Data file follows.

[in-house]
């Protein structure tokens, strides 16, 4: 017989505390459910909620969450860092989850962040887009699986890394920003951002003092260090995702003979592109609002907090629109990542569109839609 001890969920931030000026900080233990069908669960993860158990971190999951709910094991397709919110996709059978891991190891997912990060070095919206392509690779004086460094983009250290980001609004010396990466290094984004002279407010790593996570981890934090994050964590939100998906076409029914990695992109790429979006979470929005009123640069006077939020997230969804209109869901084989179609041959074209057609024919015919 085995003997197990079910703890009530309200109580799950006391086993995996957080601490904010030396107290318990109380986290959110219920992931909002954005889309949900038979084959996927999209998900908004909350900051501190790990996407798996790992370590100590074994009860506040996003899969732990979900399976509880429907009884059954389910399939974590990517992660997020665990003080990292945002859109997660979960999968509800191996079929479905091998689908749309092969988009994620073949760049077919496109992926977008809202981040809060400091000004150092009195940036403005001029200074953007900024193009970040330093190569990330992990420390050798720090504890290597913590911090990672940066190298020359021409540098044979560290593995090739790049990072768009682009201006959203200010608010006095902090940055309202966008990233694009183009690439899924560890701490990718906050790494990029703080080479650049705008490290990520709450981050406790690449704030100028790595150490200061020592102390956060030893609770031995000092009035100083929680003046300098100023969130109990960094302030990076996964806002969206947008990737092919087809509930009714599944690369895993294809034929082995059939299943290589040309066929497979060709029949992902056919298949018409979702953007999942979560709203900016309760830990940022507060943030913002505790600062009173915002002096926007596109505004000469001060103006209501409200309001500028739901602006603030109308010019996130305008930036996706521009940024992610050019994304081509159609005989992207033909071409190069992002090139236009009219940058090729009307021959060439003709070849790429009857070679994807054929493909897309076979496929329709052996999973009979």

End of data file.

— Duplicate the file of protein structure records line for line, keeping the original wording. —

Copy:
[in-house]
């Protein structure tokens, strides 16, 4: 017989505390459910909620969450860092989850962040887009699986890394920003951002003092260090995702003979592109609002907090629109990542569109839609 001890969920931030000026900080233990069908669960993860158990971190999951709910094991397709919110996709059978891991190891997912990060070095919206392509690779004086460094983009250290980001609004010396990466290094984004002279407010790593996570981890934090994050964590939100998906076409029914990695992109790429979006979470929005009123640069006077939020997230969804209109869901084989179609041959074209057609024919015919 085995003997197990079910703890009530309200109580799950006391086993995996957080601490904010030396107290318990109380986290959110219920992931909002954005889309949900038979084959996927999209998900908004909350900051501190790990996407798996790992370590100590074994009860506040996003899969732990979900399976509880429907009884059954389910399939974590990517992660997020665990003080990292945002859109997660979960999968509800191996079929479905091998689908749309092969988009994620073949760049077919496109992926977008809202981040809060400091000004150092009195940036403005001029200074953007900024193009970040330093190569990330992990420390050798720090504890290597913590911090990672940066190298020359021409540098044979560290593995090739790049990072768009682009201006959203200010608010006095902090940055309202966008990233694009183009690439899924560890701490990718906050790494990029703080080479650049705008490290990520709450981050406790690449704030100028790595150490200061020592102390956060030893609770031995000092009035100083929680003046300098100023969130109990960094302030990076996964806002969206947008990737092919087809509930009714599944690369895993294809034929082995059939299943290589040309066929497979060709029949992902056919298949018409979702953007999942979560709203900016309760830990940022507060943030913002505790600062009173915002002096926007596109505004000469001060103006209501409200309001500028739901602006603030109308010019996130305008930036996706521009940024992610050019994304081509159609005989992207033909071409190069992002090139236009009219940058090729009307021959060439003709070849790429009857070679994807054929493909897309076979496929329709052996999973009979």